Washington Considers New Agency to Study Firearm Violence Prevention, Safety


Washington could get a new state agency dedicated to reducing gun violence and improving safety under a bill that passed the Senate on Tuesday.

And that wasn't the only gun-related bill to move forward in the Legislature: The House passed a bill that would require a background check on certain parts needed to build a firearm.

On a narrow 25-23 vote, the Senate approved setting up the Office of Firearm Safety and Violence Prevention within the Department of Commerce. Democrats turned back a series of amendments from Republicans who called for more emphasis on suicide prevention, narrowing the agency's purview to safety or expanding it to all forms of violence, and limiting where the agency could give state grants.

Sen. Mark Schoesler, R-Ritzville, said the agency should stick with promoting safety and giving grants for that purpose.

"Does anyone here not promote safe firearms practices?" he asked.

That would change the entire purpose of the bill, Sen. Manka Dhingra, D-Redmond, said. She'd be willing to look at a separate bill if Schoesler wanted to propose one.

Sen. Lynda Wilson, R-Vancouver, a certified firearms instructor, wanted to add a section on developing safety programs for pre-K through high school, with groups including the National Rifle Association. There are other bills that do that, Dhingra, the bill's prime sponsor, said.

Three-fourths of all firearms deaths in Washington are from suicide, Sen. John Braun, R-Centralia, said, and the agency should have a focus on reducing those deaths.

"We have multiple groups and task forces working on that issue," Dhingra said.

The bill does list the problem with firearms suicide in its opening section, which describes the reason for the new agency.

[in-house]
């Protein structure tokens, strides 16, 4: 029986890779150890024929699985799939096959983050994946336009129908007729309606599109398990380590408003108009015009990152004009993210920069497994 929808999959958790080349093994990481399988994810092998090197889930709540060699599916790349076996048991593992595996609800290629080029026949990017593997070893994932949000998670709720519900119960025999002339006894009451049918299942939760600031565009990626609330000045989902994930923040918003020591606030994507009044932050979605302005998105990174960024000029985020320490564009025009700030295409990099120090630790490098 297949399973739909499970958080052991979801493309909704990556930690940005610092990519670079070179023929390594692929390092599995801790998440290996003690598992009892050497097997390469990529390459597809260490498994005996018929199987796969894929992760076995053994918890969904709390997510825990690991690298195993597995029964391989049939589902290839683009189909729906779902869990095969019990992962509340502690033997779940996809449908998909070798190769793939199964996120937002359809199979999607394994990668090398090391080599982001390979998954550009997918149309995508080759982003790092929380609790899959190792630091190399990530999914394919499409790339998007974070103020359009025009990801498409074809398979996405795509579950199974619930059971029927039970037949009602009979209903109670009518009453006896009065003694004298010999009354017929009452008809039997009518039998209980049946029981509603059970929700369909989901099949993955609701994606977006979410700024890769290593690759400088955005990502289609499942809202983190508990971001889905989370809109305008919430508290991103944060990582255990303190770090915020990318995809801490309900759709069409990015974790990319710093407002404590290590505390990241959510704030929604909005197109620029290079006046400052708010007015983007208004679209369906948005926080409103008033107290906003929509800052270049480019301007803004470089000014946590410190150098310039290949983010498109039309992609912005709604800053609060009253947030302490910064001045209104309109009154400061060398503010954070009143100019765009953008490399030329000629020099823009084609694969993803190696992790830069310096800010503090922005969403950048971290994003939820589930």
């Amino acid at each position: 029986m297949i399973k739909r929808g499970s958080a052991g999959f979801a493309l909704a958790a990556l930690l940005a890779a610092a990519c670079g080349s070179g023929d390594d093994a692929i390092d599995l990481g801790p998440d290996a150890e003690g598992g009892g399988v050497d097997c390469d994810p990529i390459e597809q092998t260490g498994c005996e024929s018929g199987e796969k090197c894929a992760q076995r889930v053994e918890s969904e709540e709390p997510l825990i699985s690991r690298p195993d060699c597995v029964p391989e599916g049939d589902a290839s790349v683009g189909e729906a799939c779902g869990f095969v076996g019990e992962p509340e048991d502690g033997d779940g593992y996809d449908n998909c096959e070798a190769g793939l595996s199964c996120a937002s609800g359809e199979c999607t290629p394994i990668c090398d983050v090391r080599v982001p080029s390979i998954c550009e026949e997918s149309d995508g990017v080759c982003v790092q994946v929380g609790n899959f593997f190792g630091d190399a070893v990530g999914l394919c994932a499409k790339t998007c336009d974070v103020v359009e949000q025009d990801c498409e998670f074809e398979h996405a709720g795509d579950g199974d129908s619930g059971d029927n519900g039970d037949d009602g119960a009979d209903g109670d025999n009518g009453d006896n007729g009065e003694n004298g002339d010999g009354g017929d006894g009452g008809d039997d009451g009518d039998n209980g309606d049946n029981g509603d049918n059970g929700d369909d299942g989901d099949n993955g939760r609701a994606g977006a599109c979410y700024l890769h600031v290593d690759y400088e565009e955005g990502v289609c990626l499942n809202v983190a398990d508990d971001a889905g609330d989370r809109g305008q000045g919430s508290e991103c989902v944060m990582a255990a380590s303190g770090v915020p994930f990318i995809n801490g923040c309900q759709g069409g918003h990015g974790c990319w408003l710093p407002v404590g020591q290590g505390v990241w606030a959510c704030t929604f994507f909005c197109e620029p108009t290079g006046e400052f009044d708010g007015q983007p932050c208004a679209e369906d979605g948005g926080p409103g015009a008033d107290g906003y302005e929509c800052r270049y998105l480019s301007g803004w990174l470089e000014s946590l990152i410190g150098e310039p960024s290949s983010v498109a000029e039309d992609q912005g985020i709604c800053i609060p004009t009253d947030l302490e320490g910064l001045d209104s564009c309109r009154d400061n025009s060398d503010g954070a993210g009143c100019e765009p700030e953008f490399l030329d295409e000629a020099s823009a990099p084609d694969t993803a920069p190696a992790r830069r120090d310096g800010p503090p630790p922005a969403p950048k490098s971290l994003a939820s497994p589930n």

Sen. Mike Padden, R-Spokane Valley, said he was worried about the costs of setting up and running a new state agency and called for a restriction on state grants to any group "owned by a billionaire."

He didn't mention by name Democratic presidential candidate Michael Bloomberg, who has backed gun-control groups, but did make a reference to someone spending millions on a presidential campaign.

"They've got billions and billions and billions of money, they don't need Washington state taxpayers' money," Padden said.

Democrats did, however, promise to add a word that was inadvertently omitted and that Republicans said suggested the agency would be trying to reduce firearm use in general.

"One could only assume we're going after law-abiding citizens," Sen. Shelly Short, R-Addy, said. "Law-abiding citizens have never been the problem."

Senate Law and Justice Committee Chairman Jamie Pedersen, D-Seattle, said the concern was a result of a line that called for "an evidence-based firearm reduction initiative." The word "violence" belongs between firearm and reduction, and will be fixed when the bill goes through the House, he said.

In the House, Democrats approved a bill to expand background checks dealers must conduct on anyone seeking to buy or transfer certain parts of a gun, such as a frame or a receiver, that can be built into a functioning firearm. A person who doesn't pass the background check can't purchase those parts.

The FBI has stopped conducting federal background checks for firearms parts.

Rep. Jim Walsh, R-Aberdeen, said building firearms is a "cultural thing, a family bonding thing" for some people. The bill is another attempt to incrementally infringe on fundamental rights to keep and bear arms, he said.

It will only affect law-abiding gun owners, said Rep. Bob McCaslin, R-Spokane Valley, and "do nothing to keep firearms away from criminals."

The bill was sent to the Senate on an 56-42 vote.


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